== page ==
Why some Democrats are talking about packing the court now: There has been a 5-4 majority on the Supreme Court for over 40 years. Following President Trump’s administration and his appointments to the court, that majority has expanded to 6-3 in favor of the conservatives. Democrats argue it was unconstitutional when then-US Senate Majority Leader Mitch McConnell refused to even hold judiciary committee hearings for Obama-nominee Merrick Garland. They allege Republicans essentially stole a supreme court seat with the installation of Neil Gorsuch, following Trump’s election. They believe that expanding the court will help balance the judiciary between liberal and conservative thinkers.
Why some Democrats prefer 13 supreme court justices instead of nine: Democrats claim the number 13 is grounded in American history. At one time the number of justices corresponded to the number of circuit courts. There are now 13 circuit courts, so there should be a matching number of justices.
The case for court packing as a way to promote democracy: Admittedly, the number of justices is rather technical and somewhat disconnected from typical politics. Democrats—especially progressives—see court packing as one of the best ways to promote or protect democracy. The replacement of Justice Ruth Bader Ginsburg with Amy Coney Barrett put the number of conservative jurists at six. Democrats contend this does not reflect the political leanings of the nation, citing the fact they have won the popular vote in eight of the last nine presidential elections.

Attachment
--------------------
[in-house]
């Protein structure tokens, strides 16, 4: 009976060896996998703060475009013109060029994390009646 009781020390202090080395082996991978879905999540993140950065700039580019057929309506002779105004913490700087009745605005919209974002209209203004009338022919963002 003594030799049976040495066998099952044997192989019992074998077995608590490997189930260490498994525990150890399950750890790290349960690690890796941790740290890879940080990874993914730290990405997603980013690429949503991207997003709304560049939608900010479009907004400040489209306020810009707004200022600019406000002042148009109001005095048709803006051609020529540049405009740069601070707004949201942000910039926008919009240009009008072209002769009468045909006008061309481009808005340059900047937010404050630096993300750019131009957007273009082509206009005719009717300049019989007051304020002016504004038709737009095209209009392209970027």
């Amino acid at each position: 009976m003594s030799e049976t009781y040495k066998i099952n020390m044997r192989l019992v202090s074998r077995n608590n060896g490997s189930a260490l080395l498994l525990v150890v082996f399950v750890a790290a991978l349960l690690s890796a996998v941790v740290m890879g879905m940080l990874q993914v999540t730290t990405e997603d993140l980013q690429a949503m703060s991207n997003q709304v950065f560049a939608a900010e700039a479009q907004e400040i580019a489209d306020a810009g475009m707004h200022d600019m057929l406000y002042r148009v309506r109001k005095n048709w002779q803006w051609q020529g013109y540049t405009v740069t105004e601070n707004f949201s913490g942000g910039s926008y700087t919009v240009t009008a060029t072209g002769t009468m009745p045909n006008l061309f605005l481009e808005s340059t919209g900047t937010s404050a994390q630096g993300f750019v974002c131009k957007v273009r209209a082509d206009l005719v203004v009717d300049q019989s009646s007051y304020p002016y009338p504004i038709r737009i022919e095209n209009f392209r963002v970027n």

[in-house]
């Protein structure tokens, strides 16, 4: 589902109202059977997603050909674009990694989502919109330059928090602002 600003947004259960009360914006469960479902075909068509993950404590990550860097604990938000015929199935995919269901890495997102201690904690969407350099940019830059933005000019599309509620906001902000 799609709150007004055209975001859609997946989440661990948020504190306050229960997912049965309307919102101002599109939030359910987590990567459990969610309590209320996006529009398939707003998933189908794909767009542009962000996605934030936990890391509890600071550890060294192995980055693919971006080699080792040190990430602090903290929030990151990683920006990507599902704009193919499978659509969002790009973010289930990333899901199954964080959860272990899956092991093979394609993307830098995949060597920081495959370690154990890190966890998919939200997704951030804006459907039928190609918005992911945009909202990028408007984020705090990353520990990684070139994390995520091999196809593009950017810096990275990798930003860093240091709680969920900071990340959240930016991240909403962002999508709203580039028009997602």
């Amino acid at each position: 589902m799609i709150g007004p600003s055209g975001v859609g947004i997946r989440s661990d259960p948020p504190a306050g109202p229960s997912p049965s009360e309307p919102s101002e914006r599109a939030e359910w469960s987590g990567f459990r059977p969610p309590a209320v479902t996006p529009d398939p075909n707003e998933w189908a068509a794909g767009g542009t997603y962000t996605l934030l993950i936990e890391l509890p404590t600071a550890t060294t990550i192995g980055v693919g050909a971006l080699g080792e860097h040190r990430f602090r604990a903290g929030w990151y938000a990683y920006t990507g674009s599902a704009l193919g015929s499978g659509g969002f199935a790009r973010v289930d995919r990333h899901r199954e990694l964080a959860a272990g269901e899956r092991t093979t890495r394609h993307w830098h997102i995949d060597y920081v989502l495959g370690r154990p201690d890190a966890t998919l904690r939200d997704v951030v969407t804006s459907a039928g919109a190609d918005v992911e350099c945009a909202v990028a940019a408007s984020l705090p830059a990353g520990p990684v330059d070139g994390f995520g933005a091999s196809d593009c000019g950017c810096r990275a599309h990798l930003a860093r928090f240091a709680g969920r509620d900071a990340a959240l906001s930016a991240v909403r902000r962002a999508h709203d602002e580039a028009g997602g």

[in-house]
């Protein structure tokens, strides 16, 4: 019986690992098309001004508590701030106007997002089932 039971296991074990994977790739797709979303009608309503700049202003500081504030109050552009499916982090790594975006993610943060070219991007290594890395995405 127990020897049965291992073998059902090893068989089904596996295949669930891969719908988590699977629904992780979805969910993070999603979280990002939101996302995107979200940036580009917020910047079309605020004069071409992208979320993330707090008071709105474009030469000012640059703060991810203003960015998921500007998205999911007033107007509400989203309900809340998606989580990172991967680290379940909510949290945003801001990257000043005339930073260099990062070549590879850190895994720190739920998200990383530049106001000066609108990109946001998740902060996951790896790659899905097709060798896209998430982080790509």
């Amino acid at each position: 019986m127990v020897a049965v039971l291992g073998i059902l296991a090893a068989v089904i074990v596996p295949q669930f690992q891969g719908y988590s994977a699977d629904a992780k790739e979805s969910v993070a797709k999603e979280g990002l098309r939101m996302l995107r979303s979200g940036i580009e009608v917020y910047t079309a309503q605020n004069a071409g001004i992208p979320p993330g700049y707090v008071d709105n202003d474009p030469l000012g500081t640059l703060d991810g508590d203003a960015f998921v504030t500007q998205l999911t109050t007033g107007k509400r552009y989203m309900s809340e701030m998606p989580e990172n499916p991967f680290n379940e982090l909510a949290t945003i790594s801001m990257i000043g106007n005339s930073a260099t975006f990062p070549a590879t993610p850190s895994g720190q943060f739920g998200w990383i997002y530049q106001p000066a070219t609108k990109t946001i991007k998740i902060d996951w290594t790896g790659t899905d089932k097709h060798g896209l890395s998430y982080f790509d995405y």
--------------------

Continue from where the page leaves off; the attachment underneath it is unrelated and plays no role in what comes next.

Court Packing: The Cons
A once shunned idea is now reemerging: Republicans thought they had done enough to discredit the idea of court packing during the Roosevelt administration. Truthfully, the issue had largely faded from discussion and consideration until just recently. With the idea making an ideological comeback, some conservatives are taking the issue seriously.
Judicial independence is more important than the majority’s temporary political advantage: An independent judiciary is a pillar of conservative thought. Republicans contend that judges must make rulings based on constitutional text rather than political ideology. Anything other than a legal interpretation of the Constitution itself is said to be the work of an “activist judge,” who legislates from the bench. Conservatives argue that adding justices to the supreme court due to temporary political advantages would ultimately weaken its independence.
Why nine is the right number of justices: Republicans argue that nine is the right number of justices mostly because of the established precedent. Adding more justices could set off a kind of judiciary arms race, in which new justices would be added each time the White House changed party hands.
Flag This: What Both Sides Think
Polling suggests that court packing remains unpopular. Overall, just 26% of Americans favor adding justices to the supreme court: 43% of Democrats support the move, as well as 17% of independents, and 9% of Republicans.
Recent actions taken by Democrats: Despite the polls, progressive Democrats in the House of Representatives have advanced legislation to expand the court. To date, the bills have gone nowhere and received little support from the White House. However, during the presidential election of 2020 Joe Biden promised to form a committee that would look at ways of reforming the judiciary. He then signed an executive order establishing this committee after taking office.
Recent actions taken by Republicans: In 2019, senators Mitt Romney and Mike Lee introduced a bill that would permanently fix the number of supreme court justices at 9. It is also widely known that Chief Justice John Roberts, who was appointed by Republican former President George W. Bush, is sensitive about the public perception of the court and has tried to separate it from politics.